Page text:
7

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Daily nutrient intake

Answered on August 19, 2014
Created December 13, 2010 at 4:58 PM

From an evolutionary perpsective does it make sense that we should be taking in all the essential nutrients on a daily basis? In my head it doesn't make sense that our ancestors would be getting all the nutrients they need, every day.

So, should i be worried if i don't have the adequate amount of whatever nutrient evey day or should i just not frackin care about it?

361bc16cfdad25411a6f93e10c45aadc

on February 15, 2012
at 05:28 PM

Excellent points. While it makes sense to me, I would like to see some more info on the body being better at absorbing smaller regular doses than a ton all at once.

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5 Answers

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4
62ed65f3596aa2f62fa1d58a0c09f8c3

(20807)

on December 14, 2010
at 04:30 AM

Intake needs probably depend on how long your body can store extra supplies of that vitamin. For some vitamins, like A, D, E, and K (the fat soluble vitamins), it can take weeks or months to run down on it if you have a good supply already in your system because supposedly your body is good at storing these vitamins. However, SUPPOSEDLY the water soluble vitamins like C and the B complex vitamins (B6, B12, niacin, riboflavin and folate) do not store well in the body and therefore it is suggested that you intake these vitamins on a very regular basis.

However, interesting to note that many texts say that water soluble vitamins "are not stored," and some locations even go so far as to say that the vitamin is "gone the next day." But the wiki article: http://en.wikipedia.org/wiki/Vitamin_C seems to indicate (under absorption,transport,disposal) that vit C is in fact stored in the kidneys and other areas of the body and the half life can be as long as 83 days when approaching severe depletion (scurvy promoting levels)

Plus there are plenty of sites saying the vitamin B12 can be stored for FIVE YEARS in the body. Hence why vegans can skate a long time before becoming deficient. Perhaps such storage is needed because supposedly severe b12 depletion can cause permanent brain and nerve damage.

Also interesting are sites saying folate stores in the body can last 'only' 4 months. Four months is a long time for something that supposedly can't be stored! So despite many places saying water soluble vitamins are not stored, obviously at least B12 and folate are in fact stored decently and I would not be surprised if the others were too. After all, we don't all become debilited if we eat bad for a day or even if we skip eating for a day. So the body MUST be storing what it needs to some extent.

Personally, I suspect that if you have an average good intake of all vitamins and minerals over the course of say a week or so, then it does not matter if you miss some on one day or another. However, if you were already borderline deficient in anything, I would not be surprised if symptoms were to show up quickly in some cases. The other thing to consider is that the body is better at absorbing smaller more regular doses than it is at absorbing a ton of something all at once. So at least for something you might be at borderline levels, it's likely better to try to maintain very regular intake. And that would go double for anyone with digestive issues or who is sick or weak in any way.

361bc16cfdad25411a6f93e10c45aadc

on February 15, 2012
at 05:28 PM

Excellent points. While it makes sense to me, I would like to see some more info on the body being better at absorbing smaller regular doses than a ton all at once.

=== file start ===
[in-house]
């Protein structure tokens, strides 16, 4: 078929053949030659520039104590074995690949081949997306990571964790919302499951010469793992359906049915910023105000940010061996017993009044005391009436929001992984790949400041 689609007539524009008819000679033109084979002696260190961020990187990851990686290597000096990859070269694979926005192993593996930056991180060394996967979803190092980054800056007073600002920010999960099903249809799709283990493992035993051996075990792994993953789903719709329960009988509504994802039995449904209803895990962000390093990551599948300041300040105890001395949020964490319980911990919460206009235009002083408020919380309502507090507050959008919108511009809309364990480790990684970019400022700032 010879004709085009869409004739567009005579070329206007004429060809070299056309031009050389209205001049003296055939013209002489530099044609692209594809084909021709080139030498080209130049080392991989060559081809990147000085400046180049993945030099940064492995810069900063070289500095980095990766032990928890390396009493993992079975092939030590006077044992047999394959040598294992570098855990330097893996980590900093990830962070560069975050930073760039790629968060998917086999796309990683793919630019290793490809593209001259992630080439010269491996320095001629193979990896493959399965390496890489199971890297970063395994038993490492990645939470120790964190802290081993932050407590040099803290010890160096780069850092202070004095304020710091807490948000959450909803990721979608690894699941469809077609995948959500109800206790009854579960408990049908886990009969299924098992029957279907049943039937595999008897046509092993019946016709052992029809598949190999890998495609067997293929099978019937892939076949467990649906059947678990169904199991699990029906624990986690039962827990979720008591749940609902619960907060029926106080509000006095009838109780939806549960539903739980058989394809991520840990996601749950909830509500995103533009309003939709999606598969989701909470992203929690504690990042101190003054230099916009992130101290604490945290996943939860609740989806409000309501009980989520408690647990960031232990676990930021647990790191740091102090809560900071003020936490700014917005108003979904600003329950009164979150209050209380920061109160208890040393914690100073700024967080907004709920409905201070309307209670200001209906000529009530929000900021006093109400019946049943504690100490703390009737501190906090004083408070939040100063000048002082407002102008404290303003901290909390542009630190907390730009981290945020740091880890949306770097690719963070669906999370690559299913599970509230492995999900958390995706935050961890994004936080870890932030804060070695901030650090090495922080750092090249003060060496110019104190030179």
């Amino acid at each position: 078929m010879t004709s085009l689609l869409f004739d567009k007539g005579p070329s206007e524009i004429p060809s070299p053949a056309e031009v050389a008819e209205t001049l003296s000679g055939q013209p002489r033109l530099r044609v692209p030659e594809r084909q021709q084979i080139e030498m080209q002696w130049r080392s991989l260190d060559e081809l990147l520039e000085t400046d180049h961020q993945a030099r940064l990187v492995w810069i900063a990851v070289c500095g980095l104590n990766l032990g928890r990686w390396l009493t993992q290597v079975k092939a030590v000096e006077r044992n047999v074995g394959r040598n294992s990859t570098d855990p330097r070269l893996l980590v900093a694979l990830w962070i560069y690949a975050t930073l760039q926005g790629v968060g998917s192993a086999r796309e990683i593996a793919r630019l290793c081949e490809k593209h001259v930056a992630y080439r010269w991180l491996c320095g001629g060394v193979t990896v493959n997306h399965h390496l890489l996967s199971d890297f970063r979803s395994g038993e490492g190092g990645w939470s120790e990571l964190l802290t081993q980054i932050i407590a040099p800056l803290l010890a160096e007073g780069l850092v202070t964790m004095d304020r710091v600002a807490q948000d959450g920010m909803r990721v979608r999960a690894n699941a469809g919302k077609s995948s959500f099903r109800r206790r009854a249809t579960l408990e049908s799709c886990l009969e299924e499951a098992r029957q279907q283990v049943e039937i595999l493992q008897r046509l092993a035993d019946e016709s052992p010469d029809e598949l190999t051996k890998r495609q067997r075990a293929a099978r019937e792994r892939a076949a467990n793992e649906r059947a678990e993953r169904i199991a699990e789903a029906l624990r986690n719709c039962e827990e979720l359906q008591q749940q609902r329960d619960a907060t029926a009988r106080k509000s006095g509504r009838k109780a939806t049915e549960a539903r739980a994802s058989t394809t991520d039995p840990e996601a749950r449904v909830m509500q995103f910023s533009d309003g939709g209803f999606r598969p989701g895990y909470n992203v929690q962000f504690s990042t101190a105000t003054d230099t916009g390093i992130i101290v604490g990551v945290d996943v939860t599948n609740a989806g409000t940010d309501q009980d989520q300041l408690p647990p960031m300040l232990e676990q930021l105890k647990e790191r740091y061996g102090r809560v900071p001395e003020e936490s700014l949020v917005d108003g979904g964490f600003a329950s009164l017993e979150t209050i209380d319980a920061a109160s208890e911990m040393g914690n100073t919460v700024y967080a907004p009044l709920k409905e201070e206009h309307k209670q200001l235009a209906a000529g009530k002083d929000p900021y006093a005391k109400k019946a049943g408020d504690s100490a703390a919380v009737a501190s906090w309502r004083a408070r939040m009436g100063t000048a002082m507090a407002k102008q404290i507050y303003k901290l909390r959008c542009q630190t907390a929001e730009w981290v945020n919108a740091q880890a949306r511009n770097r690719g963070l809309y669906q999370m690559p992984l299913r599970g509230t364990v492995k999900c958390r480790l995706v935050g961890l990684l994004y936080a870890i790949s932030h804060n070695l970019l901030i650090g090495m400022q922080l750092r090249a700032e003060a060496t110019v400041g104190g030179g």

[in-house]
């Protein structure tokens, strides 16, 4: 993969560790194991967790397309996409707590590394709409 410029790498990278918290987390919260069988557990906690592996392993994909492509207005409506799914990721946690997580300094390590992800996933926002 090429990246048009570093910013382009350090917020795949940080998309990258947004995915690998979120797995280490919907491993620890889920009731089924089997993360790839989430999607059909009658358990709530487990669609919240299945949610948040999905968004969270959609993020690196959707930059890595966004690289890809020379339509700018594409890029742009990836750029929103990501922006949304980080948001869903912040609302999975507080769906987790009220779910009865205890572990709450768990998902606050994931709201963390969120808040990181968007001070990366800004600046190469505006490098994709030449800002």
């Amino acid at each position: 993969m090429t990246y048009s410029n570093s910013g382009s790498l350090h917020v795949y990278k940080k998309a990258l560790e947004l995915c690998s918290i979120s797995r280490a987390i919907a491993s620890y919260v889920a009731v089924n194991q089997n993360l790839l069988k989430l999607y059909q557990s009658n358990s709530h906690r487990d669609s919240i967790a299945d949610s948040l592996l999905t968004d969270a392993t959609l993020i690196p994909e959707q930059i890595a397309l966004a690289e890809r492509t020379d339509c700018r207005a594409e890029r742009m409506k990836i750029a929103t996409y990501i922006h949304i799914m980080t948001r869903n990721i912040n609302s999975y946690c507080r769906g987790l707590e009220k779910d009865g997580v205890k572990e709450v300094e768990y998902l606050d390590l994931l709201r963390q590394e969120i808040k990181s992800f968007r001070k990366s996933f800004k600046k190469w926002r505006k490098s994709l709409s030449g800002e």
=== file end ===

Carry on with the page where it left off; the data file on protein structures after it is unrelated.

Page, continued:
5
667f6c030b0245d71d8ef50c72b097dc

(15976)

on December 13, 2010
at 06:24 PM

I think this is a great line of questioning. My mind is that who knows, maybe it's actually beneficial for us to NOT get the "exact" amounts regularly. Maybe dipping down in say Vitamin this or that and then getting a bolus is good for us. Kind of the way that IFing can actually increase muscle anabolism.

2
A968087cc1dd66d480749c02e4619ef4

(20436)

on December 13, 2010
at 06:10 PM

That's a really great question!

Obviously paleo peeps couldn't check the iron content of spinach in a nutrition database. Nor did they have the RDA. Not that I think the RDA is so hot - there may be more to health than avoiding rickets and scurvy. Hunter-gatherers seem to have a better natural sense of what they need/what's good for them. Every now and then, I feel like I need some liver, so I have some.

Perhaps there are things like soil depletion that make looking at vitamins and minerals worthwhile--to make sure that a reasonable balance is achieved. I take a few supps that seem to make me feel better (fish oil/magnesium/D/K/potassium) - but I don't want to obsess too much over it.

1
7e746be2f0e550a8cd7df881322ae705

on December 13, 2010
at 05:49 PM

I know I don't really spend much time worrying about it. I get my blood tested at least twice a year and if I was severely deficient in something I would know it.

I have just started taking Natural Calm (magnesium) because I have high blood pressure and I'm working on getting off the meds.

0
0adda19045a3641edac0008364b91110

(1146)

on December 13, 2010
at 05:48 PM

You know I was thinking about this exact same thing the other day. I mean I don't think our ancestors got the exact same nutrients everyday.

Would consuming one big meal a day be less beneficial than consuming three meals a day. For example one day I consume about a pound of salmon, and the next day about 20 eggs as my main protein source. Obviously one day I will be getting a high intake of Omega 3 and another a high Omega 6 intake.

Is that optimal or should I aim to have a varied daily diet? Somethings I just find it easier to cook one large meal a day, and just eat it throughout the day.

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